Can an infrared sensor detects water ?

Discussion in 'General Electronics Chat' started by Ahmed Adel Hosni, Jul 5, 2012.

  1. Ahmed Adel Hosni

    Thread Starter Active Member

    Aug 16, 2010
  2. wmodavis

    Well-Known Member

    Oct 23, 2010
    Maybe hot water.
  3. #12


    Nov 30, 2010
    The circuit provided will not work, but I believe you can pulse the infrared like you would pulse a visible light or ultrasound and get a bounce measurement to the surface of a water level. Problems:
    1) Measuring short distance with light is very fast electronics.
    2) I personally don't know how to do this job.
    3) You did not say you wanted to find the level (or the surface)of the water.
  4. Sensacell

    Well-Known Member

    Jun 19, 2012
    The answer is *maybe*

    Provide more information about the application?
  5. dataman19


    Dec 26, 2009
    Maybe is the best answer...
    Infrared is good at detecting a thermal difference, the trouble with water is that it "masks" everything immersed in it (to some extent).
    But should you use a float that would reflect infrared (tinfoil works, but doesn't float very well) - you could use an IR LED and detect the reflection and use it as a difference in the ambient temp of the surrounding water.
  6. dataman19


    Dec 26, 2009
    Oh yea, I forgot to mention. Water absorbs infrared energy, so you would have to have a lot to raise the water temp, which would still result in even temp dispersal... back to square one. Or the idea of a float.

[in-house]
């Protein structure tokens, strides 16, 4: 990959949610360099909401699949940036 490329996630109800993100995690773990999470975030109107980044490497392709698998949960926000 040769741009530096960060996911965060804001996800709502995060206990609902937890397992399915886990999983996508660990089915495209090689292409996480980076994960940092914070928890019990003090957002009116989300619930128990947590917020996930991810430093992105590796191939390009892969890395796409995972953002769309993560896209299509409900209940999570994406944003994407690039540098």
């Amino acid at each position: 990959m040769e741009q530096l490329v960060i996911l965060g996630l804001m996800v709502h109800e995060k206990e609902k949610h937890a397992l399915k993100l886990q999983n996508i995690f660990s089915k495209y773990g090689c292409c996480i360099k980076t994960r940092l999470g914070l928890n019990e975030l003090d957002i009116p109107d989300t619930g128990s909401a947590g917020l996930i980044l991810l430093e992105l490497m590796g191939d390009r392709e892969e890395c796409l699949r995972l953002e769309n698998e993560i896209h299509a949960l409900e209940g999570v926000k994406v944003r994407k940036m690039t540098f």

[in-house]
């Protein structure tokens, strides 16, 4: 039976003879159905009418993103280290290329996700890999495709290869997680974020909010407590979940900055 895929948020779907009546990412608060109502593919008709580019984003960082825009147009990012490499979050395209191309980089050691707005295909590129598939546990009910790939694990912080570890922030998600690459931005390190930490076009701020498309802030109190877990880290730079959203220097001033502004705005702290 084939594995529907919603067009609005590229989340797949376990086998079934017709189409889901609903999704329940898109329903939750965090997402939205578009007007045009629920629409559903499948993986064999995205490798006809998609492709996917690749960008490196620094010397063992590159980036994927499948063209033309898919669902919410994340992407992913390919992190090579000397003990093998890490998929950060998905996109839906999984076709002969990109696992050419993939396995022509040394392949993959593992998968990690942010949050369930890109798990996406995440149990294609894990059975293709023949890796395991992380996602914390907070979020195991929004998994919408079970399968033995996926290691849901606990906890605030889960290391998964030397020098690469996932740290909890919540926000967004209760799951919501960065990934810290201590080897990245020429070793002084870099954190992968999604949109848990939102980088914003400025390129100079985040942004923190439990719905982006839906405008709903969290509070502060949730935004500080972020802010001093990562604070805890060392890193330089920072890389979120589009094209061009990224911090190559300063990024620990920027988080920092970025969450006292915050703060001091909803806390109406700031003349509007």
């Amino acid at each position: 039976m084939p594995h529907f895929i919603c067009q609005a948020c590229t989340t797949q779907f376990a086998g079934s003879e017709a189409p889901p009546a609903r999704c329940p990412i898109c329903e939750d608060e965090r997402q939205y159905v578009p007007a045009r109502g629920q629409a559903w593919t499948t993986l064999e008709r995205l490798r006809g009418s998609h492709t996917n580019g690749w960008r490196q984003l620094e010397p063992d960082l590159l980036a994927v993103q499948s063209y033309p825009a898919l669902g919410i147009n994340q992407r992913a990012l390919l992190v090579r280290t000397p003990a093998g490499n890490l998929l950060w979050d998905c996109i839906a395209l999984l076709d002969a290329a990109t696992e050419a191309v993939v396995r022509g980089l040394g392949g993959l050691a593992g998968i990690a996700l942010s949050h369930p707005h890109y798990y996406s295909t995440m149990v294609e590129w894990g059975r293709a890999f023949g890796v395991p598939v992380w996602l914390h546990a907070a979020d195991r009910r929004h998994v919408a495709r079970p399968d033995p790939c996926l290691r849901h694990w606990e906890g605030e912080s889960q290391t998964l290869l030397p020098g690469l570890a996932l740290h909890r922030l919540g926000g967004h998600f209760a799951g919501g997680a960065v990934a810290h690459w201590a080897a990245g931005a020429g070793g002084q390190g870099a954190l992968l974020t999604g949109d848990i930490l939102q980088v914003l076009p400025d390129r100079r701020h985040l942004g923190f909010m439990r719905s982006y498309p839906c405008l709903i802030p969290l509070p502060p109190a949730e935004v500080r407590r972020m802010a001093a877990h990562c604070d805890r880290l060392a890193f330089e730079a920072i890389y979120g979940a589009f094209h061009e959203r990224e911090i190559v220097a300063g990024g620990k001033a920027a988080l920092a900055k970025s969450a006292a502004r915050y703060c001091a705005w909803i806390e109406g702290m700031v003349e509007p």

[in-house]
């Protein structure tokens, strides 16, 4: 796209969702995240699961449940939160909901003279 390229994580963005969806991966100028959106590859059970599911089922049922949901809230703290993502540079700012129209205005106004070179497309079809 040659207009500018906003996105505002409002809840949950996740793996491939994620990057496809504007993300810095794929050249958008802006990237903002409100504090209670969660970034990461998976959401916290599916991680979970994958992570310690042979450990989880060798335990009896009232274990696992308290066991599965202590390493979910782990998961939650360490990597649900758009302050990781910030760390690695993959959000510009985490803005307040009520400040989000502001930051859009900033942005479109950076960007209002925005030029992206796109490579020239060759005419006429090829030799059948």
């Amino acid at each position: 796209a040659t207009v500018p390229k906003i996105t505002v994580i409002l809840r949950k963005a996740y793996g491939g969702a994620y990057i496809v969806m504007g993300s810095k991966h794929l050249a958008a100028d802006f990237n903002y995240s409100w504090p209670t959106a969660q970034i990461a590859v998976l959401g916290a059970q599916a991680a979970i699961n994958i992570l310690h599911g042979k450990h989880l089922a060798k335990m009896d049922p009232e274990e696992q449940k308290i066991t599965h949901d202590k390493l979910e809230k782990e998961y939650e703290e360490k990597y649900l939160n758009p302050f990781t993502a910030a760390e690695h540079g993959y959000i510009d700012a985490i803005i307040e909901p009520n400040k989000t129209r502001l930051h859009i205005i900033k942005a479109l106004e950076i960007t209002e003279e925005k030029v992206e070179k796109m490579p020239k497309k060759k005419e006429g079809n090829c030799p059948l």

In reality, you could adjust the sensitivity and trigger with a small reflection, so the float's position on the water surface wouldn't matter that much, just make sure the beam width on the IF emitter is wide enough (or that you use more than one IR LED).
  7. THE_RB

    AAC Fanatic!

    Feb 11, 2008
    I did some tests in a thread on this forum or the other forum using one of the Sharp "GP2" infrared distance sensors, like they use in hobby robotics.

    It was able to detect the top surface of the water sometimes, but other times would get the bottom of the bucket. It could see the water, but was not really reliable and was very sensitive to angle and slosh.

    This was fixable by floating a flat piece of foam on top of the water or a heap of styrofoam balls or packing chips etc.

    As for calibration the Sharp GP2 sensors have datasheets with the calibration curve, or you can use software calibration like the simple PIC one in C here;

    Code ( (Unknown Language)):
    2. void calc_distance(void)
    3. {
    4.   // from the Sharp datasheet the analog voltage is
    5.   // the inverse of distance, so distance can be calculated
    6.   // d = (1 / volts) then just scaled to suit the sensor
    8.   // load ADC value in 16bit math var
    9.   math = ADRESH;
    10.   math = (math * 256);
    11.   math += ADRESL;
    13.   // now invert it; (1 / volts) use (6050 / volts) for scaling
    14.   math = (6050 / math);
    15.   if(math >= 2) math -=2;     // fix linear error
    16.   if(math > 99) math = 99;    // max limit at 99cm
    18.   // convert from 0-99 to 2 decimal digits, 0-99cm
    19.   cm10=0;
    20.   while(math >= 10)
    21.   {
    22.     cm10++;
    23.     math -= 10;
    24.   }
    25.   cm = math;
    26. }
    Sharp GP2 project is shown at the bottom of this page;